Helen Frankenthaler, Morris Louis, Kenneth Noland, Alma Thomas, Paul Jenkins and Sam Gilliam were all abstract painters who were included in these expanded abstract groupings.
Forms in color appeared in these abstract paintings. Morris Louis, for example, made veils of paint pouring down the canvas. Paul Jenkins manipulated flowing paint into “phenomena.” Helen Frankenthaler “stained” paint into her canvas, often into blooming shapes.
Critic Clement Greenberg backed both Color Field Painting and Post Painterly Abstraction. Greenberg and Frankenthaler were lovers at the time so it is possible that these distinctions, at least in part, were made by Greenberg to specifically benefit Frankenthaler.
Greenberg defined Post Painterly Abstraction as follows:
lacked detail and an event in the painting (no subject matter needed)
so openly composed that the human eye travels beyond the canvas
could have a decorative element
the artists were not caught up in the melodrama, metaphysical experimentation, psychoanalysis and grandiosity of the Abstract Expressionists.
As one goes through the definition, Color Field Painting seems to fit within most of it. Clement Greenberg eventually divided abstract art into three parts: Abstract Expressionism, Color Field painting and Post-Painterly Abstractions. He died in 1994 so was stopped from making further abstract subdivisions.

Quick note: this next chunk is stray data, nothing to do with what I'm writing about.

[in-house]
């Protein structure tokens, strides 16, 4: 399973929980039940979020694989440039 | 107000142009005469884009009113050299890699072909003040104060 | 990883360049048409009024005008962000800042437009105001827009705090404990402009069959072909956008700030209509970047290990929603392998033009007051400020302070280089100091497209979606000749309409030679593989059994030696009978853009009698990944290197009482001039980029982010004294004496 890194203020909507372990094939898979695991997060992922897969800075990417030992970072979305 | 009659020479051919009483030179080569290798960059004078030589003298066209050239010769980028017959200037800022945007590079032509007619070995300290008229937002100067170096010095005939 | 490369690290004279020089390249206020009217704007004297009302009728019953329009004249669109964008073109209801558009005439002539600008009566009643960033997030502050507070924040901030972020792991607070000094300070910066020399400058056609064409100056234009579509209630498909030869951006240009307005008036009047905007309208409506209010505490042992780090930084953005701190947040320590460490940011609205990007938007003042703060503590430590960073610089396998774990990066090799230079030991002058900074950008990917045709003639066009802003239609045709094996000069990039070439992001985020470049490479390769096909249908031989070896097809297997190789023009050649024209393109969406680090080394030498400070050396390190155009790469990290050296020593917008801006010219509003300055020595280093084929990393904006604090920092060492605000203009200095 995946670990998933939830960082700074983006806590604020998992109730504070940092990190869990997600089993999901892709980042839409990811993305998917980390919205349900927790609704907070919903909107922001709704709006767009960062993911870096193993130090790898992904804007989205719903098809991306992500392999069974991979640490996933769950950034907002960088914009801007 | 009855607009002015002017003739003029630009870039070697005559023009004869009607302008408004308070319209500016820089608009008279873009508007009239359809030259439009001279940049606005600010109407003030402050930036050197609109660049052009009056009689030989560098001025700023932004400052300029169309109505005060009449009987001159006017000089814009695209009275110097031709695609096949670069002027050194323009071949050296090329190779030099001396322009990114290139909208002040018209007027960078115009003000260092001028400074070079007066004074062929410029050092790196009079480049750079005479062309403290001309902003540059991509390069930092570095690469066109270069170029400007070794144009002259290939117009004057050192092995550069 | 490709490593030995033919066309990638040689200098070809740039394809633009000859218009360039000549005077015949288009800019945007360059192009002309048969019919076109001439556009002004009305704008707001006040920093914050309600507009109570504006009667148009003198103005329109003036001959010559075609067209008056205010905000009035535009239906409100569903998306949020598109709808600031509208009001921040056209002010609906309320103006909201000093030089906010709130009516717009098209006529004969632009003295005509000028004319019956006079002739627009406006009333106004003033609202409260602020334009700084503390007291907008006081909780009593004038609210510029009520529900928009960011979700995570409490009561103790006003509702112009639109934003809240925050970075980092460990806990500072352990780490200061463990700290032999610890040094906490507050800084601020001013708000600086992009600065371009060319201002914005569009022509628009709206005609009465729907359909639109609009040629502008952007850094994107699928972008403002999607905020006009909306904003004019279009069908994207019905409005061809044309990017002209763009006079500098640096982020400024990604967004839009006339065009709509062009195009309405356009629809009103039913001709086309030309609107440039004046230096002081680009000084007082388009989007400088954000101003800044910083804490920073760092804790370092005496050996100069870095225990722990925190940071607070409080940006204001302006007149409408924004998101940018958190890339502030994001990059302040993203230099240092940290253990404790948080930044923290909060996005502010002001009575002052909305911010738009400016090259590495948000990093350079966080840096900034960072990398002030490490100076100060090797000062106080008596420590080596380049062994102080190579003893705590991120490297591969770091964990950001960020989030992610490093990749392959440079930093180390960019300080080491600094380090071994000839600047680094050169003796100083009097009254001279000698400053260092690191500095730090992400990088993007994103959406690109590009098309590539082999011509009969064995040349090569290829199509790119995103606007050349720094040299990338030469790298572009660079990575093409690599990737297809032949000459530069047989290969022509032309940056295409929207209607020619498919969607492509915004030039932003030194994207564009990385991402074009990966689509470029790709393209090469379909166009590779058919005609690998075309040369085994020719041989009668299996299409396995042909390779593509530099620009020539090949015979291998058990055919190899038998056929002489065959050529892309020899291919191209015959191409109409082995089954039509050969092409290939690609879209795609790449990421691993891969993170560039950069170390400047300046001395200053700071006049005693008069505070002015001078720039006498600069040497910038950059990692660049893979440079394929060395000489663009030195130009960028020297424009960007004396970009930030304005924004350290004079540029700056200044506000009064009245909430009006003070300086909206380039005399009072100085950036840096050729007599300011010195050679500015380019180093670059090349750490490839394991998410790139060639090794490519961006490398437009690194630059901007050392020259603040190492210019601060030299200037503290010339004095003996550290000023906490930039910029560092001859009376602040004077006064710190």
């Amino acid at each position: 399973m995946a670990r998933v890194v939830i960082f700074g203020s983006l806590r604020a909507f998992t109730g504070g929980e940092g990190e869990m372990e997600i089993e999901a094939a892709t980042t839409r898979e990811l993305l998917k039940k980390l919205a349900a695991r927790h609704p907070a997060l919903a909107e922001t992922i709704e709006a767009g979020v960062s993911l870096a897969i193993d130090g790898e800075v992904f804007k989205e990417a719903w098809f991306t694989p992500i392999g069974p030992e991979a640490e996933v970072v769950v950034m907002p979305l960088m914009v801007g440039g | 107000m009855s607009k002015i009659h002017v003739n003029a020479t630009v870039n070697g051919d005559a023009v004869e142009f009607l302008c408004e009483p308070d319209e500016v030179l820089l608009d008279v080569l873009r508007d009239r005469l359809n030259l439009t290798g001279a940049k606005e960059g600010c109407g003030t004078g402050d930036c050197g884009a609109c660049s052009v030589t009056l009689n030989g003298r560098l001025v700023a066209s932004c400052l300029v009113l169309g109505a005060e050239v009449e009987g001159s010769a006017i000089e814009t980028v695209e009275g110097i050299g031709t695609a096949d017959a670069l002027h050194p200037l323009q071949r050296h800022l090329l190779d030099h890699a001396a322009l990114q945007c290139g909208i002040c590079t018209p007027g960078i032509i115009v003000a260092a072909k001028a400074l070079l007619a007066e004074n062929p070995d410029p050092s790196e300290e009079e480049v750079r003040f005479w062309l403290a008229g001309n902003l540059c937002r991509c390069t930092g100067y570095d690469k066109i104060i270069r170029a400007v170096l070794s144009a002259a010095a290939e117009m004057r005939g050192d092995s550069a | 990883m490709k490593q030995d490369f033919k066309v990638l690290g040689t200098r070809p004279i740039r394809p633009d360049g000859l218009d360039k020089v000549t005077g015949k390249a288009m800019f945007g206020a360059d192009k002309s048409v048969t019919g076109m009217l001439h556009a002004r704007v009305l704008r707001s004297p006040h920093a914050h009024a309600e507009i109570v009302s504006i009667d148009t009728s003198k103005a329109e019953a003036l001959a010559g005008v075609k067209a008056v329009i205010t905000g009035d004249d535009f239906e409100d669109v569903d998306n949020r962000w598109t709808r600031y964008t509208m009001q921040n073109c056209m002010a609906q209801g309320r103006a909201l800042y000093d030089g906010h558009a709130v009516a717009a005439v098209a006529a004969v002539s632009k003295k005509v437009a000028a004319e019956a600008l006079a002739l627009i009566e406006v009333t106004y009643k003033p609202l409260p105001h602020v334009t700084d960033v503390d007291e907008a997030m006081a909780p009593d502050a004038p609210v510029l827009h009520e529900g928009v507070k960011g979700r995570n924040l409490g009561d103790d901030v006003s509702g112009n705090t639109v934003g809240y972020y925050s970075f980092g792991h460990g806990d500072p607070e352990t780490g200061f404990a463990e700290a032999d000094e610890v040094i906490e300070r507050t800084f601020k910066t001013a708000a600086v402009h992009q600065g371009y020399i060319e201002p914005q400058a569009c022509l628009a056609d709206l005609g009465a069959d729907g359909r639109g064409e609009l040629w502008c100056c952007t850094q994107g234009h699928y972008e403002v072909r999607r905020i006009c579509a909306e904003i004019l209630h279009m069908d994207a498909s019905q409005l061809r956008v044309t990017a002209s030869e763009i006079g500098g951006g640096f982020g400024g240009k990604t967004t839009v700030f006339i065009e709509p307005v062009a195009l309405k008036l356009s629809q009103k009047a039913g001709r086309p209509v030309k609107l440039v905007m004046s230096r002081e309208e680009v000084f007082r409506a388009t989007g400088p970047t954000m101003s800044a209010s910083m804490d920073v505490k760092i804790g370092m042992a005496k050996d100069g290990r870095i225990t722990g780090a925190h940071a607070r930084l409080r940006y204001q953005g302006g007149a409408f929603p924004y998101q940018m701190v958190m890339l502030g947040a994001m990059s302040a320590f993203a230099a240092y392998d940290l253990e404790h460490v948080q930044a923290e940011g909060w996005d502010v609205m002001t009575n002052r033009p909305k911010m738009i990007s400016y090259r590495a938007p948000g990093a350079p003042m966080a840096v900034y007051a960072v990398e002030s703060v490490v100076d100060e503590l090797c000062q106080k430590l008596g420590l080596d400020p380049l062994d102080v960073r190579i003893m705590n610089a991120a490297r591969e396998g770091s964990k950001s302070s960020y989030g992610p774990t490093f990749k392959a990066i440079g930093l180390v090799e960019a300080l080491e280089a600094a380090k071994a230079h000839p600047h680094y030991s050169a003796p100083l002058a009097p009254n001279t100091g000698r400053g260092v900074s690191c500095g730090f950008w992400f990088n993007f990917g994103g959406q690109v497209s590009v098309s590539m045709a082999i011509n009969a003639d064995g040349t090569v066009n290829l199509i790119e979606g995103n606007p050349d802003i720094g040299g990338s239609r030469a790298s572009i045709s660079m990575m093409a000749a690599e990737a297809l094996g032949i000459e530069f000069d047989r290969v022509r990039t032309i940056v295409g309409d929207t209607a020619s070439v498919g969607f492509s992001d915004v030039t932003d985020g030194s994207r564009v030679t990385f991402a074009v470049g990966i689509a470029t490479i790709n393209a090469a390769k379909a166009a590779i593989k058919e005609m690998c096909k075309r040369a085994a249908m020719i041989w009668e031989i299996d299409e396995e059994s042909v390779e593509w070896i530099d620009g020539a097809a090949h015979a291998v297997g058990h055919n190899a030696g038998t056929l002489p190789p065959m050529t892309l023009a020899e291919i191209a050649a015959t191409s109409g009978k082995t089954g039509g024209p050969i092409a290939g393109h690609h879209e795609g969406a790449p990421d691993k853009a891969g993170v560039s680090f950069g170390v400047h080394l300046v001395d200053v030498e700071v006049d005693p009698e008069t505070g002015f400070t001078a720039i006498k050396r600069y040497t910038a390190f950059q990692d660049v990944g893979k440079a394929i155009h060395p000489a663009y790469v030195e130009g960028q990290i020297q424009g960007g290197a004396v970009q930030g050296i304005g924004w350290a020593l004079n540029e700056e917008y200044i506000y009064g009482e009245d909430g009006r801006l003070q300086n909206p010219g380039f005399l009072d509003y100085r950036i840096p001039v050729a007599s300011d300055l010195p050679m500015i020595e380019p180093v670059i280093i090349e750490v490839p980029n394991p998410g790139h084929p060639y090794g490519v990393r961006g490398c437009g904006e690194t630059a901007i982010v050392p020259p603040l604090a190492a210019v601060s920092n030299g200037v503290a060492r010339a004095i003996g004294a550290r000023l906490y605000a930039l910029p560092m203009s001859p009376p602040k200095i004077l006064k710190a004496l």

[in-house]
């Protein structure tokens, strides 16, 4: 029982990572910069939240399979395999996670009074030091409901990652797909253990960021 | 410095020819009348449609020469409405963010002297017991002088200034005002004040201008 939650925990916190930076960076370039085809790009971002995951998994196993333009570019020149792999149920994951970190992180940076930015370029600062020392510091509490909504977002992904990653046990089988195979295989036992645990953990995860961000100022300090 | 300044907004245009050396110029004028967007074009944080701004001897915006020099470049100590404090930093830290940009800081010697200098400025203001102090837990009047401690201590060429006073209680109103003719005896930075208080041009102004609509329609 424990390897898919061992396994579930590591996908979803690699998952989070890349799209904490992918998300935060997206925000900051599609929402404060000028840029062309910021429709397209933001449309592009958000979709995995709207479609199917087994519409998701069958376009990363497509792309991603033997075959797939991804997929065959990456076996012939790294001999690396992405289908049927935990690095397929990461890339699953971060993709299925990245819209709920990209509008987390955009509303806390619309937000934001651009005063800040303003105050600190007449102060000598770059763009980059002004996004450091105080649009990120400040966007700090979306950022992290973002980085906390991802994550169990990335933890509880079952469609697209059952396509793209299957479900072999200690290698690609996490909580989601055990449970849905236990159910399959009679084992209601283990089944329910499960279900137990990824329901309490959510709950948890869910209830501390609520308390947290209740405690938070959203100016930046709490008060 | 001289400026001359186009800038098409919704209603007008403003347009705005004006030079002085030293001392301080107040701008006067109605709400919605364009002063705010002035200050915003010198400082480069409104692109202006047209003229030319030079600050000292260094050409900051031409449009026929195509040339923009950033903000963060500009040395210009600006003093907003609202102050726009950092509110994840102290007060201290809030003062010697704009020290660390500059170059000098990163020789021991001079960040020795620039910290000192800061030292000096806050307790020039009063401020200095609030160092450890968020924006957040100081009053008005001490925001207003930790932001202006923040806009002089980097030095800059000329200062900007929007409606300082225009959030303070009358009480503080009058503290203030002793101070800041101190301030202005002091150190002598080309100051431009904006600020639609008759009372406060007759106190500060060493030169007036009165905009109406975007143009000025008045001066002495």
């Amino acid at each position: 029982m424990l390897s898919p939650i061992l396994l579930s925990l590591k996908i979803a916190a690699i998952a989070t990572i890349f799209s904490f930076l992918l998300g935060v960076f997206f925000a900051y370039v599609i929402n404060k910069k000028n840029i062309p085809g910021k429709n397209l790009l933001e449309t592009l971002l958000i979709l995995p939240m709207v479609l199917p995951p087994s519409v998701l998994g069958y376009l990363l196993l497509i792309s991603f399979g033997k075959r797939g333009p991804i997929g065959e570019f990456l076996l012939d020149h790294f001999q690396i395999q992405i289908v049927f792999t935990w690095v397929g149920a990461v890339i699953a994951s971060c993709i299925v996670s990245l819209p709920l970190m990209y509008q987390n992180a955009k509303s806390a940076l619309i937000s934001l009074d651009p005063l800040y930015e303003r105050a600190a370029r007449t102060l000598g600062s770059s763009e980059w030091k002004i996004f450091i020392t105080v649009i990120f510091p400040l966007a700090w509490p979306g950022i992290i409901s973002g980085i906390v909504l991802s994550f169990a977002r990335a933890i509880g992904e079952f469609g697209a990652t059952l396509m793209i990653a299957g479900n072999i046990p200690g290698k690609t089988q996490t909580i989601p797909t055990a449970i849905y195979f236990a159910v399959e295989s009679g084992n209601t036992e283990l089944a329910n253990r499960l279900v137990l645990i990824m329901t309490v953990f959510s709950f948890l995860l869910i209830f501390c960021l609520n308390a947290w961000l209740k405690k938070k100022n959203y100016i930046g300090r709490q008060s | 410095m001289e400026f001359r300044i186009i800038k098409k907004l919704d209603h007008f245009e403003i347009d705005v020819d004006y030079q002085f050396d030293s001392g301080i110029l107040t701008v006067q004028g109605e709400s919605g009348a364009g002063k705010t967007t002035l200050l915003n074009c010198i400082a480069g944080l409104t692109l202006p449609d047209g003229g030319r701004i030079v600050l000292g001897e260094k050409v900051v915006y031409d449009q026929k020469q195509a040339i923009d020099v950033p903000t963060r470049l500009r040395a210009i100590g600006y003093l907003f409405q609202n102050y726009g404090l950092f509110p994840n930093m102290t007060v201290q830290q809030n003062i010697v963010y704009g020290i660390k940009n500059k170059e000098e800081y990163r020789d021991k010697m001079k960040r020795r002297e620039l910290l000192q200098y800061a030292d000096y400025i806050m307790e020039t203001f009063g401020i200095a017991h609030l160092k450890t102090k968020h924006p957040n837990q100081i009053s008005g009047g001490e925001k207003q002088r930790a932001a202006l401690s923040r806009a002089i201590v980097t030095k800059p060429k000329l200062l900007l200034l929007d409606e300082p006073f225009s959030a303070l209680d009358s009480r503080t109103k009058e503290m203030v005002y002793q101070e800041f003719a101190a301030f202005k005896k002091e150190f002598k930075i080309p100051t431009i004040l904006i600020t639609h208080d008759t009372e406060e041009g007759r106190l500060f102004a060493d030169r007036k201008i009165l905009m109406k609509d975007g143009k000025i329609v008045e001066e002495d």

To make matters more complex, there was yet another mid to later 20th century abstract art movement known as Lyrical Abstraction which appeared. This movement occurred both in Europe and in America.
In Europe, it was centered in France which had been devastated in every way possible by WWII, including loss of its position in the arts.
American expatriates living and working in Paris became part of the movement. Paul Jenkins was one of them.
This movement also uses the term anti-Greenbergian in reference to itself. This means it was reacting against the strictures of art critic Clement Greenberg about abstract art.
Many of the very same artists we’ve studied in all the other forms of abstraction also appear in Lyrical Abstraction. There are some basic characteristics which are listed with such artists, including: